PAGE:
Why people born in winter more likely to have mental diseases

In a new study, researchers found stress hormone cortisol is higher in women who give birth in the autumn and winter than those who give birth in the spring or summer.

This could explain why mental health disorders are more common in people born during the winter.

The research was conducted by a team from Cardiff University.

Seasonal changes in mood and behavior are commonly reported in the general population.

Previous research has shown that higher levels of cortisol in pregnant women are linked to a higher risk of children developing mental health disorders.

In the study, the team used data from the longitudinal Grown in Wales study to examine the link between the seasons and cortisol levels, depression and anxiety, birth weight and placenta weight in pregnant women. The data were from 316 women.

Data was gathered prior to and immediately after birth, through questionnaire and notes recorded by the research midwife. Cortisol levels were tested from maternal saliva samples.

The team found although maternal cortisol levels naturally rise during pregnancy, autumn and winter babies are exposed to particularly high levels just before they are born.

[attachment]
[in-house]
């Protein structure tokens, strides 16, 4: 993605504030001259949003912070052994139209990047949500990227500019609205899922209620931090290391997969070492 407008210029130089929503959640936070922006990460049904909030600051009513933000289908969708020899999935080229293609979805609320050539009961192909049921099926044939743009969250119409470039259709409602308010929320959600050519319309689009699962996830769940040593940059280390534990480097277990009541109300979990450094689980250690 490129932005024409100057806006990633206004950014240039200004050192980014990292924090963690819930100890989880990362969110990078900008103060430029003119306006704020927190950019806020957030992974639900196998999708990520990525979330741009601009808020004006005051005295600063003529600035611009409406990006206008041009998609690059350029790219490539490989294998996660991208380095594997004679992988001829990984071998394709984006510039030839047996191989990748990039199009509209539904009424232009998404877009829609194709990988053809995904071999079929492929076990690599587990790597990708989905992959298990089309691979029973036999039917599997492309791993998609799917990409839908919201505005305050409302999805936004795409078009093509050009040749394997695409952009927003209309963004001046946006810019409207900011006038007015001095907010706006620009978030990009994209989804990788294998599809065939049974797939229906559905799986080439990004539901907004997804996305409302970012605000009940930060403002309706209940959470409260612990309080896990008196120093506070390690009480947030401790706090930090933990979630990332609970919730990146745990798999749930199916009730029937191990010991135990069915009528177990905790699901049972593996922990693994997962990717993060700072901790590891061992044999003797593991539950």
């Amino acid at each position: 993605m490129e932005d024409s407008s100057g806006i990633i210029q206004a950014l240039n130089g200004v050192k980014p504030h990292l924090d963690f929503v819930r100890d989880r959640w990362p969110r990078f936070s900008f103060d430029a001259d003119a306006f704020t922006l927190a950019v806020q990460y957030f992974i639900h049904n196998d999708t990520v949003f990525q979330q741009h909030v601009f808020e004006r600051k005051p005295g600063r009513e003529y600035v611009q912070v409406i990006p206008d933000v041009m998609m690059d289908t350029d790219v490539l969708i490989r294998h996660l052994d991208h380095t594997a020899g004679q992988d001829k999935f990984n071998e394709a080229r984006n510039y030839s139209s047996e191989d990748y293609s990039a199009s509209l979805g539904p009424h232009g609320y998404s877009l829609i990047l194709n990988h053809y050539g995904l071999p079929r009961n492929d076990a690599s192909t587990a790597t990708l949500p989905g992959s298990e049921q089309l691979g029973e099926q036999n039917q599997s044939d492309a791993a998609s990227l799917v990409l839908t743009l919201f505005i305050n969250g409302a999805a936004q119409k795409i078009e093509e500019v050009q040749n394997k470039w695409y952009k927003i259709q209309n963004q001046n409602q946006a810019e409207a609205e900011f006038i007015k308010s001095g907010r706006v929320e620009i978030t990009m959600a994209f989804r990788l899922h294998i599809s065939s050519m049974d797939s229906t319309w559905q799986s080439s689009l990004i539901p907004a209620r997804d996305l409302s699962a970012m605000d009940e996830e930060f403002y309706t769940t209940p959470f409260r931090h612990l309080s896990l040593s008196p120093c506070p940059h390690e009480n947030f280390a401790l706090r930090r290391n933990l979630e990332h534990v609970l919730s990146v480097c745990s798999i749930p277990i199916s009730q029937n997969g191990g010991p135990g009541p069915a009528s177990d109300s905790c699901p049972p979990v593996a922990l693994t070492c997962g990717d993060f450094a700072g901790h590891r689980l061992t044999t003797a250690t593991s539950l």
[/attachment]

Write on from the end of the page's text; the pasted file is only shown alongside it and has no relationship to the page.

On average, women giving birth in the autumn/winter had 20% more cortisol just before delivery than those giving birth in spring/summer.

The new finding could explain why these disorders are more common in people born during the winter months.

This is no link between season and maternally-reported mental health symptoms, birth weight or placental weight.

Future research is needed to see why women who give birth in winter or autumn have these higher levels of cortisol.

One author of the study is Professor Ros John, from Cardiff University’s School of Biosciences.

The study is published in Psychoneuroendocrinology.

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